2021 has been a fantastic year for guitar music, and one that has showcased time and again that the instrument is in rude health, and being used by more diverse artists in more diverse ways than ever before.
Picking the best album from such a strong group was almost impossible, but we sat down the Guitar.com editorial team and made them nail their colours to a mast – here they are, the best guitar albums of 2021.
The Black Keys – Delta Kream
It’s hard to nominate an album of the year when I’m struggling to stop hitting repeat on two beautiful tracks I’ve heard recently: the sun-dappled Change by Big Thief, and Taylor Swift and Phoebe Bridgers’ song for the ages Nothing New. But I’m here to talk albums – and the standout for me in 2021 was Delta Kream. Old-school fans who’ve wanted Patrick Carney and Dan Auerbach to revisit their OG hill country blues influences are in for a treat, with the duo here aided by RL Burnside and Junior Kimbrough sidemen Kenny Brown and Eric Deaton. Auerbach sits in the pocket as Brown’s slide playing takes centre stage, and there’s an authenticity in these grooves rarely heard in modern blues.
Chris Vinnicombe, Chief Editor
Arlo Parks – Collapsed In Sunbeams
With so many records planned for 2020 held back in the hope of normalcy, 2021 has been an astounding year for new music. But no album has stuck with me as much as the debut from Londoner Anaïs Oluwatoyin Estelle Marinho. Standout song Caroline has been a permanent resident in my head since the LP’s release in February. It’s a brilliantly observed song about Parks watching a couple arguing on a bus but the Ed O’Brien-style arpeggiated guitar line lifts it above the typical nu-soul fare. Listening to these clever accompaniments from Parks and producer/guitarist Gianluca Buccellati, it’s hard not to draw comparisons to Adrian Utley’s seminal work with Portishead. Trip-hop for the TikTok generation? If you like!
Josh Gardner, Managing Editor
Dry Cleaning – New Long Leg
Upon the release of their 2019 debut single Magic of Meghan, London act Dry Cleaning drew immediate comparisons to post-punk due to their wiry delivery and spoken-word lyricism. But on the exhilarating, aggressive and often humorous New Long Leg, the band prove that they’re entirely their own entity, pulling the profound from the mundane and offering lessons in the fine art of not taking yourself too seriously. The standout tracks include Her Hippo, which features guitarist Tom Dowse’s earworm of a riff – part Tony Iommi, part Johnny Marr – and the album closer Every Day Carry, with its elongated, delaying modulations acting as a tonic to the droll poetic vocal and rhythm section.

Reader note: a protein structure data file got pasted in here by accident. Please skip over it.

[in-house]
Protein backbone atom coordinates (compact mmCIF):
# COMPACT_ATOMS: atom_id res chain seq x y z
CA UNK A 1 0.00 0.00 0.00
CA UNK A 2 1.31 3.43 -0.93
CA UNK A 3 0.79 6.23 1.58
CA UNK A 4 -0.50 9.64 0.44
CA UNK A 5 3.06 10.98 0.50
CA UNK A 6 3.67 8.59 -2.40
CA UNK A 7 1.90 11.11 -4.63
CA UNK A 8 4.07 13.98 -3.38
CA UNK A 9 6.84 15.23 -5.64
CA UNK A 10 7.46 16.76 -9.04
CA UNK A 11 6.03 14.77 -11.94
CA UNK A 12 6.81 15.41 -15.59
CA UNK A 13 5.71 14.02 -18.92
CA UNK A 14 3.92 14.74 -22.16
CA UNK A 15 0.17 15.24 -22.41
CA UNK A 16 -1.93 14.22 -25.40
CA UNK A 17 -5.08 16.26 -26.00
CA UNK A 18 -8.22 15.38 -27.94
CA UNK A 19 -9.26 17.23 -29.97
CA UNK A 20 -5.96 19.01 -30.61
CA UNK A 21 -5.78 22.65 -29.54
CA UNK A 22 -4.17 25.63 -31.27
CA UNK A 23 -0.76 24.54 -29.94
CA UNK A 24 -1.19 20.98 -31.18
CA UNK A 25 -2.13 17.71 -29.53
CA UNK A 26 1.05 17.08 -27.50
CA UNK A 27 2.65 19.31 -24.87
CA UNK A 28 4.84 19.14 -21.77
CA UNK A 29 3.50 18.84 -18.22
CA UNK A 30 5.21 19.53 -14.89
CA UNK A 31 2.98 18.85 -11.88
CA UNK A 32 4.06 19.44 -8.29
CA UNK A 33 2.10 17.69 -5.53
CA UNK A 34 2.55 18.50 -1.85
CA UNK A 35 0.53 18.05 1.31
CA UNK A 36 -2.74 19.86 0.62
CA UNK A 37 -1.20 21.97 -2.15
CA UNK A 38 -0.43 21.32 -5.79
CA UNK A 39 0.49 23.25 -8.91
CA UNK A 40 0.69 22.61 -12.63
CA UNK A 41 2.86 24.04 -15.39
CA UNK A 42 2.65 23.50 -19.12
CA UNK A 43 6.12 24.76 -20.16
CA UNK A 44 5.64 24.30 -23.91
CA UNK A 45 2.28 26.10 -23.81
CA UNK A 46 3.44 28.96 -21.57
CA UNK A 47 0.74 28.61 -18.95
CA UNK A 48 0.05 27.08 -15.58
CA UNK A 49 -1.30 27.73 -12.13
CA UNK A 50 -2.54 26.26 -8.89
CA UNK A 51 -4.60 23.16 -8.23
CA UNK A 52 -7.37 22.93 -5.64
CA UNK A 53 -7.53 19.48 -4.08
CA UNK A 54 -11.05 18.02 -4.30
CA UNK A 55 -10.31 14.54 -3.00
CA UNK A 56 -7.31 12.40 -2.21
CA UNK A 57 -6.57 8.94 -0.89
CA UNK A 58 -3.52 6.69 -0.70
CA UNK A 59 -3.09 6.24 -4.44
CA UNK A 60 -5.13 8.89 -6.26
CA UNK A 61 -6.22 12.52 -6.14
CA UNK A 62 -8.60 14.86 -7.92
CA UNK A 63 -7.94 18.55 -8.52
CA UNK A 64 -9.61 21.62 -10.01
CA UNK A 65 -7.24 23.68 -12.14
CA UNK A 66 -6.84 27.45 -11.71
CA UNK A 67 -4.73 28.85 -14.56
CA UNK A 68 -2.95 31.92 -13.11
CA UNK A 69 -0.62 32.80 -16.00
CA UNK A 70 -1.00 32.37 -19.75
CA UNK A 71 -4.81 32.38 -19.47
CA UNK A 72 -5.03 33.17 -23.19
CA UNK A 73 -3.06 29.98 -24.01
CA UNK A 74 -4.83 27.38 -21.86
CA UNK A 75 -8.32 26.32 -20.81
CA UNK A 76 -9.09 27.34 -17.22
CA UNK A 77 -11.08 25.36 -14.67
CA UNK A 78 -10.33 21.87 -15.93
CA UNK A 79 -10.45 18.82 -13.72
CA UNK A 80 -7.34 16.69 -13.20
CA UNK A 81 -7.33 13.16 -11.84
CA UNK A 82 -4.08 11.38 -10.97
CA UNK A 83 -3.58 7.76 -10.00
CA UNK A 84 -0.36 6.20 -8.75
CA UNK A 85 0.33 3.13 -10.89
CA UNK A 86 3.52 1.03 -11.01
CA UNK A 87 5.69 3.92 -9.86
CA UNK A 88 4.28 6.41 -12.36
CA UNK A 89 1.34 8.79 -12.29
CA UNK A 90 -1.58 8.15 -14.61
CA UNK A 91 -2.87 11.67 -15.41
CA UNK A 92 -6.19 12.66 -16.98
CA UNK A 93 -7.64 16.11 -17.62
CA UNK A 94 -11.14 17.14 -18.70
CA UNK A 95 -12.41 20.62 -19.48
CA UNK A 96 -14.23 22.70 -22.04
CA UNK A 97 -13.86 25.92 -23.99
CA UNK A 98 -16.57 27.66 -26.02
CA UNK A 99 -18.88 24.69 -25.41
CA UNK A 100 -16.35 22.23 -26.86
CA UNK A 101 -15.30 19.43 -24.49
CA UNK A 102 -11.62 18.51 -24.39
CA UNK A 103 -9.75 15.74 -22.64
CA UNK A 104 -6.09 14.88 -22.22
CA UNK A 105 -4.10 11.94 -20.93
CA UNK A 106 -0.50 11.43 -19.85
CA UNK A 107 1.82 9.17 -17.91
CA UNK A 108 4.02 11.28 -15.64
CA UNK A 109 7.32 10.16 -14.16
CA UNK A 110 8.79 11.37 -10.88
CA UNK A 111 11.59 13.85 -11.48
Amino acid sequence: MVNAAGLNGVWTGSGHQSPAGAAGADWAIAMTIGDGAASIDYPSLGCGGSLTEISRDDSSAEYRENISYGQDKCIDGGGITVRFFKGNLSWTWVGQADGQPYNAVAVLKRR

Sam Roberts, Associate Editor
Divide and Dissolve – Gas Lit
What a year. Carcass, Gojira, Jane Weaver, and Monolord were all in contention for me but not even a late release from jam giants Endless Boogie could keep this Melbourne-
based two-piece from my top spot. Gas Lit is a dense slice of doom-drone designed to rouse and radicalise slumbering spirits, with Takiaya Reed’s Telecaster conjuring slabs of sound nailed into place by Sylvie Nehill’s primitive percussion. Its core is a powerful piece of spoken-word poetry that captures the pair’s mission statement, described on their site as “to secure Black futures; demand Indigenous Sovereignty; and destroy white supremacy.” In other words: get in loser, we’re going to save the world.
Sean McGeady, Production Editor
Godspeed You! Black Emperor – G_d’s Pee At State’s End
The band’s attempt to “summon a brighter reckoning” in the face of it all, this might be Godspeed’s greatest yet. Built from hope rather than pessimism, the record’s liner notes read: “This record is about all of us waiting for the end. All current forms of governance are failed. This record is about all of us waiting for the beginning.” The idea that we’re in the midst of a reckoning underpins much of the music, as dissonant chaos morphs into beauty, with slide guitar melodies working their way up through the cracks between the drones. If Godspeed’s 1997 album F♯, A♯, ∞ sounded like the sun setting on a destroyed city, then State’s End/ evokes the sun rising on the same scene.
Cillian Breathnach, Staff Writer
Kiwi Jr – Cooler Returns
Arriving hot on the heels of Kiwi Jr’s irrepressible, wonky 2020 debut album Football Money, Cooler Returns found room to try a few new things without giving the impression that anyone was really trying at all. The Toronto band play a smart, funny brand of indie-rock, running jangling hooks and trebly powerchord thrashing up against vocalist Jeremy Gaudet’s seemingly endless supply of zingers, in-jokes and observations. Here, Gaudet and guitarist Brian Murphy also paused long enough to try their hand at laidback alt-country on Only Here For A Haircut, and hyperactive new-wave on Highlights of 100, inhabiting each fresh space with the same shit-eating charm.
Huw Baines, Writer